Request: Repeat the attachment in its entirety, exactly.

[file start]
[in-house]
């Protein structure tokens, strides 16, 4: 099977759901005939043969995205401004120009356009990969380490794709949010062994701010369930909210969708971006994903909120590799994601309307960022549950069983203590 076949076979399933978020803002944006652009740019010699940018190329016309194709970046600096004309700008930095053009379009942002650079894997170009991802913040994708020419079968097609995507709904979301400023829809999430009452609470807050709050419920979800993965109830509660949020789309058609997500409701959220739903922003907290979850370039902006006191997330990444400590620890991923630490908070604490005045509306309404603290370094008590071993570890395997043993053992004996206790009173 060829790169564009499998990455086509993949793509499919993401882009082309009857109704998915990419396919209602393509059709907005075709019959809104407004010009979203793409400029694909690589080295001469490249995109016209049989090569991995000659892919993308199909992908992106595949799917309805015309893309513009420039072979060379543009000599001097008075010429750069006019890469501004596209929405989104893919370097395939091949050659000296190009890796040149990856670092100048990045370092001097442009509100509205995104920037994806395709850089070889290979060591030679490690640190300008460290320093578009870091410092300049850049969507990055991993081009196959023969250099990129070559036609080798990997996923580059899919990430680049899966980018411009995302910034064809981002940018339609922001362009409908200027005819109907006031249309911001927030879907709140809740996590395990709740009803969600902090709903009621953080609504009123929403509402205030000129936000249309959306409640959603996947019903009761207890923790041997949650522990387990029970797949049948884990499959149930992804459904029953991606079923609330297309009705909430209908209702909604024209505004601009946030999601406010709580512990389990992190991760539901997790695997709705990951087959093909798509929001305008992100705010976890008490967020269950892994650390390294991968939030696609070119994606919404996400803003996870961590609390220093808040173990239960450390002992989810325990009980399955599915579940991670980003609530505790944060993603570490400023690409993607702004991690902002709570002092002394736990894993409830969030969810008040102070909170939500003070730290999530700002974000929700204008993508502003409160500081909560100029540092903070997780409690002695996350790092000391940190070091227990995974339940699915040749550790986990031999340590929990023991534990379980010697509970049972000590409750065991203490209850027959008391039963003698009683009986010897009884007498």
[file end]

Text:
[in-house]
């Protein structure tokens, strides 16, 4: 099977759901005939043969995205401004120009356009990969380490794709949010062994701010369930909210969708971006994903909120590799994601309307960022549950069983203590 076949076979399933978020803002944006652009740019010699940018190329016309194709970046600096004309700008930095053009379009942002650079894997170009991802913040994708020419079968097609995507709904979301400023829809999430009452609470807050709050419920979800993965109830509660949020789309058609997500409701959220739903922003907290979850370039902006006191997330990444400590620890991923630490908070604490005045509306309404603290370094008590071993570890395997043993053992004996206790009173 060829790169564009499998990455086509993949793509499919993401882009082309009857109704998915990419396919209602393509059709907005075709019959809104407004010009979203793409400029694909690589080295001469490249995109016209049989090569991995000659892919993308199909992908992106595949799917309805015309893309513009420039072979060379543009000599001097008075010429750069006019890469501004596209929405989104893919370097395939091949050659000296190009890796040149990856670092100048990045370092001097442009509100509205995104920037994806395709850089070889290979060591030679490690640190300008460290320093578009870091410092300049850049969507990055991993081009196959023969250099990129070559036609080798990997996923580059899919990430680049899966980018411009995302910034064809981002940018339609922001362009409908200027005819109907006031249309911001927030879907709140809740996590395990709740009803969600902090709903009621953080609504009123929403509402205030000129936000249309959306409640959603996947019903009761207890923790041997949650522990387990029970797949049948884990499959149930992804459904029953991606079923609330297309009705909430209908209702909604024209505004601009946030999601406010709580512990389990992190991760539901997790695997709705990951087959093909798509929001305008992100705010976890008490967020269950892994650390390294991968939030696609070119994606919404996400803003996870961590609390220093808040173990239960450390002992989810325990009980399955599915579940991670980003609530505790944060993603570490400023690409993607702004991690902002709570002092002394736990894993409830969030969810008040102070909170939500003070730290999530700002974000929700204008993508502003409160500081909560100029540092903070997780409690002695996350790092000391940190070091227990995974339940699915040749550790986990031999340590929990023991534990379980010697509970049972000590409750065991203490209850027959008391039963003698009683009986010897009884007498």